Terrorism: Freedom vs. National Security
by K.A.K on February 18, 2015 - 6:20pm
The issue of terrorism has never been more of importance than now, with the recent attacks on the French journal Charlie Hebdo. On January 7th 2015, two Jihadist brothers, Cherif and Said Kouachi killed 12 journalists of Charlie Hebdo, an editorial known for its opinion on Islam and terrorism (BBC News). The days following the attack, a hostage taking situation happened in a supermarket. Amedy Coulibaly and his wife Hayat Boumeddiene were the principal actors of the siege (BBC News). With the Kouachi brothers, Coulibaly dead and Boumeddiene escaped the debate on terrorism and freedom is now revived. Could such events been avoided if these people were under constant surveillance or it is immoral to invade the private life of the population?
In the case of terrorism, I believe that some restrictions to freedom and liberties can be tolerated for the sake of national security. The attacks on Charlie Hebdo, the Boston Marathon and 9/11 are all proofs that terrorism cannot be prevented without a set a measures. Terrorism is mainly an internal threat, which requires governments to identify potential terrorists (Robb). Knowing that security is a prerequisite for freedom, a trade-off must be accepted in order to keep the people safe (Robb). To do so, Western governments such as the USA initiated public surveillance measures such as cameras, but also private measures. Mails, social media interaction and phone conversation are recorded by the government (Robb). In addition, people presenting a potential threat are tracked. These measures however, do not apply to the whole population, but only to individuals suspected of having ties with terrorism and Islamic radicalisation. These measures are still minimal, meaning that records are kept, but no preventive action can be taken in regards to freedom. As an example, the Kouachi brothers were known by the French government for having ties with terrorism. They were also known to have been in training camps in Yemen. Despite this information, the massacre had been a total surprise, since further actions towards them would be seen as unethical (BBC News). Thus, I believe that national security comes first when terrorism is involved.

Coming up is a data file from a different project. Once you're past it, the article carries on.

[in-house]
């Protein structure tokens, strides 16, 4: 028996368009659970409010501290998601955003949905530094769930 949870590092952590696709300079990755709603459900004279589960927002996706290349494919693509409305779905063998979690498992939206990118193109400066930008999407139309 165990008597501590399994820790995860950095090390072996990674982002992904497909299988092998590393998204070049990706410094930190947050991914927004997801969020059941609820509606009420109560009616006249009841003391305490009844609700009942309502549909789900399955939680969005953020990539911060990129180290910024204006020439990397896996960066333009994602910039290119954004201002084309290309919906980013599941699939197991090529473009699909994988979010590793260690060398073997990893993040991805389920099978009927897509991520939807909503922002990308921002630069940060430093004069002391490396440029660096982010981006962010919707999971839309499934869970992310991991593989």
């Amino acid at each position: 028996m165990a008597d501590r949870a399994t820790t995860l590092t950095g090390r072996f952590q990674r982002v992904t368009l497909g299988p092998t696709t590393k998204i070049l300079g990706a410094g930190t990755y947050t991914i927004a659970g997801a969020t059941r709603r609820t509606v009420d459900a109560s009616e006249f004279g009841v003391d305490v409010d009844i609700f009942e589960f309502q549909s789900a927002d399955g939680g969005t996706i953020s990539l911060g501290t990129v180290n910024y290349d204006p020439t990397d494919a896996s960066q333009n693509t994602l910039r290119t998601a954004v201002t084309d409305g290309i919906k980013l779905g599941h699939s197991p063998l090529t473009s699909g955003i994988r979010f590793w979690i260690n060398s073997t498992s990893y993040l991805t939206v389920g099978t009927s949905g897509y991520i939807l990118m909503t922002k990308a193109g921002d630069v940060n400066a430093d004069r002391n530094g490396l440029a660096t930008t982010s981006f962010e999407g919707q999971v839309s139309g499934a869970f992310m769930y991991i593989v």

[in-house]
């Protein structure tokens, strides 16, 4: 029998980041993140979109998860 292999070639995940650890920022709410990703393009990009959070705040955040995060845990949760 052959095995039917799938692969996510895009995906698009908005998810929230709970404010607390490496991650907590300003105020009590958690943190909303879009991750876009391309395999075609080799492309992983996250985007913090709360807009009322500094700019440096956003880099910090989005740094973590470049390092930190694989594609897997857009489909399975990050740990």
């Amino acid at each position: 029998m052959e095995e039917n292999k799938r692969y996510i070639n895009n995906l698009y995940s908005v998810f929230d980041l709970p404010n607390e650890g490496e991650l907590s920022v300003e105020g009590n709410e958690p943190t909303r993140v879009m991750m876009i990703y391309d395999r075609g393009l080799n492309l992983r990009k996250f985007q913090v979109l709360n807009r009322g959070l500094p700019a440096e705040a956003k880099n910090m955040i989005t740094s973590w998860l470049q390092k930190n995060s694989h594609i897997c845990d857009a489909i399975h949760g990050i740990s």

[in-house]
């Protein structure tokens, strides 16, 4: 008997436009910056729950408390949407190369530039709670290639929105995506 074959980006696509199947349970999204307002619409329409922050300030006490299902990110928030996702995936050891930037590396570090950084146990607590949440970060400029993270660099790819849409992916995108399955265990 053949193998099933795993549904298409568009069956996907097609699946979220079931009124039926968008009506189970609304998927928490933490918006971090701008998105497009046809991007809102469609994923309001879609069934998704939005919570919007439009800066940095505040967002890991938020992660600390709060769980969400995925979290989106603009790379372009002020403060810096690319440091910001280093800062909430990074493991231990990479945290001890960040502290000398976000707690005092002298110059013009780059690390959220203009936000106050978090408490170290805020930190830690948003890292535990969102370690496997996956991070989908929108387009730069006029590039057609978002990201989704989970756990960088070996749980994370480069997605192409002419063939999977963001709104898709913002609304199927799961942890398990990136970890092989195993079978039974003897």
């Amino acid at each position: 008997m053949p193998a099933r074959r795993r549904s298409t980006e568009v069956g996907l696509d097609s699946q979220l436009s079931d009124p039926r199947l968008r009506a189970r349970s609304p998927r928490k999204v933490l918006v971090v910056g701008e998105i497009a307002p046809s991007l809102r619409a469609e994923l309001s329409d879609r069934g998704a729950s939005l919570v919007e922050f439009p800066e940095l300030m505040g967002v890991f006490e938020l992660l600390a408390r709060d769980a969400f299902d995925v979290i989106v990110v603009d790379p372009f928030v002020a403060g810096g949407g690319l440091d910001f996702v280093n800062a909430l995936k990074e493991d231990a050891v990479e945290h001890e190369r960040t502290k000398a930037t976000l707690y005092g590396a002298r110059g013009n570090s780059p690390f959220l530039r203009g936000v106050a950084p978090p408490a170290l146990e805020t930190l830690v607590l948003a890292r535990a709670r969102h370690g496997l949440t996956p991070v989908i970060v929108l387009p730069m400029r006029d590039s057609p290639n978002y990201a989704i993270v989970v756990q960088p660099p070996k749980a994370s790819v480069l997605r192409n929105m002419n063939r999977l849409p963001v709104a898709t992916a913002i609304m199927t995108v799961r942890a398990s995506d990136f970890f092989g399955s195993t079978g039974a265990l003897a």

Some may disagree with this principle, claiming that to violate a fundamental right is purely immoral. This argument favors the use of different solutions than those involving interference in people’s privacy. Freedom and liberties are fundamental rights that cannot be revoked by any government, thus the importance of fighting terrorism in a different manner. In addition, these measures often create a climate of fear within the population which encourages terrorism. The feeling of being constantly watched, the lack of private life that such procedures may bring will eventually lead to a loss of trust in the government (The Economist). Another argument against it would be the potential inefficiency of these solutions, given the fact that they did not prevent terrorist attacks. These concerns are indeed justified, however, as I stated earlier, the inefficiency comes from the fact that governments impose themselves a moral limit. Moreover, these fears seem to make reference to the entire population which should not since not everyone will be subject to these measures. Therefore, I do truly believe that further steps in the surveillance of potential terrorists should be taken, even if it means to intrude in their lives to save an entire population.
BBC News. (2015, January 14). Charlie Hebdo attack: Three days of terror. BBC News. Retrieved from http://www.bbc.com/news/
Robb, R. (2013, May 3). On Terrorism, It's Not Freedom vs. Security. Real Clear Politics. Retrieved from http://www.realclearpolitics.com/
The Economist (2012, November 15). Terrorism and freedom. The Economist. Retrieved from http://www.economist.com/